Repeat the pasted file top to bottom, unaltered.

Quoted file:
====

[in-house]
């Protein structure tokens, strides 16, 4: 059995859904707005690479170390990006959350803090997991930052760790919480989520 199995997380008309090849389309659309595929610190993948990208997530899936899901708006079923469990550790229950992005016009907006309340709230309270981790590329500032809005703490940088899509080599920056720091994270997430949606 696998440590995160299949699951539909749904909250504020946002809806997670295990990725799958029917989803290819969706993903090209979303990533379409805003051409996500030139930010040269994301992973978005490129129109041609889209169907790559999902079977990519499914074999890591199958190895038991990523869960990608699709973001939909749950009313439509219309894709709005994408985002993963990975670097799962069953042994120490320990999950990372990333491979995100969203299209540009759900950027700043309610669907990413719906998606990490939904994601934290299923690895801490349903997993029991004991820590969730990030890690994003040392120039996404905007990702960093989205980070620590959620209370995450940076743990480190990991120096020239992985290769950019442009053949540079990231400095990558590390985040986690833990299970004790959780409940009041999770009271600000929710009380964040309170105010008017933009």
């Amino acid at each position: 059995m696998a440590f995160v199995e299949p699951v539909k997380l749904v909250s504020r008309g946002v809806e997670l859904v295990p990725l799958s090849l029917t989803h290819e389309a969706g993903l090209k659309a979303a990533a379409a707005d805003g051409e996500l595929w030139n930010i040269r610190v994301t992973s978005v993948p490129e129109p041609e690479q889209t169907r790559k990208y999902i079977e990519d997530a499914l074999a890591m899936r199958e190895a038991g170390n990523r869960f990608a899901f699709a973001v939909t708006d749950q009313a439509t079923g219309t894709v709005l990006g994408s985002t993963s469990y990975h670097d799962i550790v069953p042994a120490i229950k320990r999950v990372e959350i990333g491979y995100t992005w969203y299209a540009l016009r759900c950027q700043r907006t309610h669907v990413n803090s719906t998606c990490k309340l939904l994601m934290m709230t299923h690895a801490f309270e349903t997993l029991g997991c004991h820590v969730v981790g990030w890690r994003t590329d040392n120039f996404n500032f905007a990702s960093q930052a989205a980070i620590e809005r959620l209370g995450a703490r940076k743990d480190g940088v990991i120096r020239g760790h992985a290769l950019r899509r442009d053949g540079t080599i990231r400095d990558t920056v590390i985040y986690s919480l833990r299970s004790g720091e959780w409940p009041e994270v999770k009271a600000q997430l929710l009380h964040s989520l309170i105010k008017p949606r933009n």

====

[in-house]
């Protein structure tokens, strides 16, 4: 059995859904707005690479170390990006959350803090997991930052760790919480989520 199995997380008309090849389309659309595929610190993948990208997530899936899901708006079923469990550790229950992005016009907006309340709230309270981790590329500032809005703490940088899509080599920056720091994270997430949606 696998440590995160299949699951539909749904909250504020946002809806997670295990990725799958029917989803290819969706993903090209979303990533379409805003051409996500030139930010040269994301992973978005490129129109041609889209169907790559999902079977990519499914074999890591199958190895038991990523869960990608699709973001939909749950009313439509219309894709709005994408985002993963990975670097799962069953042994120490320990999950990372990333491979995100969203299209540009759900950027700043309610669907990413719906998606990490939904994601934290299923690895801490349903997993029991004991820590969730990030890690994003040392120039996404905007990702960093989205980070620590959620209370995450940076743990480190990991120096020239992985290769950019442009053949540079990231400095990558590390985040986690833990299970004790959780409940009041999770009271600000929710009380964040309170105010008017933009």
């Amino acid at each position: 059995m696998a440590f995160v199995e299949p699951v539909k997380l749904v909250s504020r008309g946002v809806e997670l859904v295990p990725l799958s090849l029917t989803h290819e389309a969706g993903l090209k659309a979303a990533a379409a707005d805003g051409e996500l595929w030139n930010i040269r610190v994301t992973s978005v993948p490129e129109p041609e690479q889209t169907r790559k990208y999902i079977e990519d997530a499914l074999a890591m899936r199958e190895a038991g170390n990523r869960f990608a899901f699709a973001v939909t708006d749950q009313a439509t079923g219309t894709v709005l990006g994408s985002t993963s469990y990975h670097d799962i550790v069953p042994a120490i229950k320990r999950v990372e959350i990333g491979y995100t992005w969203y299209a540009l016009r759900c950027q700043r907006t309610h669907v990413n803090s719906t998606c990490k309340l939904l994601m934290m709230t299923h690895a801490f309270e349903t997993l029991g997991c004991h820590v969730v981790g990030w890690r994003t590329d040392n120039f996404n500032f905007a990702s960093q930052a989205a980070i620590e809005r959620l209370g995450a703490r940076k743990d480190g940088v990991i120096r020239g760790h992985a290769l950019r899509r442009d053949g540079t080599i990231r400095d990558t920056v590390i985040y986690s919480l833990r299970s004790g720091e959780w409940p009041e994270v999770k009271a600000q997430l929710l009380h964040s989520l309170i105010k008017p949606r933009n």